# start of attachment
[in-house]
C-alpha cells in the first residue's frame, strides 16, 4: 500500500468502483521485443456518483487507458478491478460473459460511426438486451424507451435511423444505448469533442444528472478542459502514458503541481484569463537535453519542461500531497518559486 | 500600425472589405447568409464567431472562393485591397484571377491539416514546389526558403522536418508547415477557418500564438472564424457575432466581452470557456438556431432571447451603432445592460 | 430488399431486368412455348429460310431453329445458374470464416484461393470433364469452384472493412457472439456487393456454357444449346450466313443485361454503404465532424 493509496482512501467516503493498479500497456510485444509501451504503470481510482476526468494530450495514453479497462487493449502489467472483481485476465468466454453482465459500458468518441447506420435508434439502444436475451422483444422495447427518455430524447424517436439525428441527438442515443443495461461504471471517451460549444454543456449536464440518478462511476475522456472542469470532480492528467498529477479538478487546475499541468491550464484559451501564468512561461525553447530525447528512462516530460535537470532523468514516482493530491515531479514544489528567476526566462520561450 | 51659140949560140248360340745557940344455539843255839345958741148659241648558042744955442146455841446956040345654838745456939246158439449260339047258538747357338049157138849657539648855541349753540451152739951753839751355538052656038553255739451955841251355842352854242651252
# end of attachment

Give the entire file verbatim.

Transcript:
[in-house]
C-alpha cells in the first residue's frame, strides 16, 4: 500500500468502483521485443456518483487507458478491478460473459460511426438486451424507451435511423444505448469533442444528472478542459502514458503541481484569463537535453519542461500531497518559486 | 500600425472589405447568409464567431472562393485591397484571377491539416514546389526558403522536418508547415477557418500564438472564424457575432466581452470557456438556431432571447451603432445592460 | 430488399431486368412455348429460310431453329445458374470464416484461393470433364469452384472493412457472439456487393456454357444449346450466313443485361454503404465532424 493509496482512501467516503493498479500497456510485444509501451504503470481510482476526468494530450495514453479497462487493449502489467472483481485476465468466454453482465459500458468518441447506420435508434439502444436475451422483444422495447427518455430524447424517436439525428441527438442515443443495461461504471471517451460549444454543456449536464440518478462511476475522456472542469470532480492528467498529477479538478487546475499541468491550464484559451501564468512561461525553447530525447528512462516530460535537470532523468514516482493530491515531479514544489528567476526566462520561450 | 51659140949560140248360340745557940344455539843255839345958741148659241648558042744955442146455841446956040345654838745456939246158439449260339047258538747357338049157138849657539648855541349753540451152739951753839751355538052656038553255739451955841251355842352854242651252